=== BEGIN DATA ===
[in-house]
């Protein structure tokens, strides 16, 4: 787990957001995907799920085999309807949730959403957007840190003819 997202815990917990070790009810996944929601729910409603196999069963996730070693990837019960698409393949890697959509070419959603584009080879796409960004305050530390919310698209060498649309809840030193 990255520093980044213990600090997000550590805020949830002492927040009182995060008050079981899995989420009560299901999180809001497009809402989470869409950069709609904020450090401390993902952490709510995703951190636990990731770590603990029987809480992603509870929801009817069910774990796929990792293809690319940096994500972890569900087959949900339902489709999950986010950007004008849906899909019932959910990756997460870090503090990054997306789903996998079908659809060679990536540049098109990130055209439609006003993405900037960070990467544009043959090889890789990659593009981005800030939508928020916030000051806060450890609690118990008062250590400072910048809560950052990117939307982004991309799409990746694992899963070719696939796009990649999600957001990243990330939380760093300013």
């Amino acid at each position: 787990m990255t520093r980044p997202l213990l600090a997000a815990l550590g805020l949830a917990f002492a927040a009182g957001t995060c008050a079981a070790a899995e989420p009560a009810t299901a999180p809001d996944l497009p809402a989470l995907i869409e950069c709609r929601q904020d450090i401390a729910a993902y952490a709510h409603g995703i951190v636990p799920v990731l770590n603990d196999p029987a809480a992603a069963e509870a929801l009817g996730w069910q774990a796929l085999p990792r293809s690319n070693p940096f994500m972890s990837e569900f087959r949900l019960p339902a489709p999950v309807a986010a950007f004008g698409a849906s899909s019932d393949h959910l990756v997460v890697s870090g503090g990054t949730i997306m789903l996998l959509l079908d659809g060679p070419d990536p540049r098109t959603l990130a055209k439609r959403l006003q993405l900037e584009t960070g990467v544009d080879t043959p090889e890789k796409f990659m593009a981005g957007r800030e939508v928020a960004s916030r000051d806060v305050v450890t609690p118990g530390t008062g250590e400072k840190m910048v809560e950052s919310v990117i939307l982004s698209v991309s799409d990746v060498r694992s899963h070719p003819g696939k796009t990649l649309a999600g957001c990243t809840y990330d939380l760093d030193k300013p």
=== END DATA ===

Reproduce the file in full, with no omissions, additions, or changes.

[in-house]
């Protein structure tokens, strides 16, 4: 787990957001995907799920085999309807949730959403957007840190003819 997202815990917990070790009810996944929601729910409603196999069963996730070693990837019960698409393949890697959509070419959603584009080879796409960004305050530390919310698209060498649309809840030193 990255520093980044213990600090997000550590805020949830002492927040009182995060008050079981899995989420009560299901999180809001497009809402989470869409950069709609904020450090401390993902952490709510995703951190636990990731770590603990029987809480992603509870929801009817069910774990796929990792293809690319940096994500972890569900087959949900339902489709999950986010950007004008849906899909019932959910990756997460870090503090990054997306789903996998079908659809060679990536540049098109990130055209439609006003993405900037960070990467544009043959090889890789990659593009981005800030939508928020916030000051806060450890609690118990008062250590400072910048809560950052990117939307982004991309799409990746694992899963070719696939796009990649999600957001990243990330939380760093300013």
């Amino acid at each position: 787990m990255t520093r980044p997202l213990l600090a997000a815990l550590g805020l949830a917990f002492a927040a009182g957001t995060c008050a079981a070790a899995e989420p009560a009810t299901a999180p809001d996944l497009p809402a989470l995907i869409e950069c709609r929601q904020d450090i401390a729910a993902y952490a709510h409603g995703i951190v636990p799920v990731l770590n603990d196999p029987a809480a992603a069963e509870a929801l009817g996730w069910q774990a796929l085999p990792r293809s690319n070693p940096f994500m972890s990837e569900f087959r949900l019960p339902a489709p999950v309807a986010a950007f004008g698409a849906s899909s019932d393949h959910l990756v997460v890697s870090g503090g990054t949730i997306m789903l996998l959509l079908d659809g060679p070419d990536p540049r098109t959603l990130a055209k439609r959403l006003q993405l900037e584009t960070g990467v544009d080879t043959p090889e890789k796409f990659m593009a981005g957007r800030e939508v928020a960004s916030r000051d806060v305050v450890t609690p118990g530390t008062g250590e400072k840190m910048v809560e950052s919310v990117i939307l982004s698209v991309s799409d990746v060498r694992s899963h070719p003819g696939k796009t990649l649309a999600g957001c990243t809840y990330d939380l760093d030193k300013p």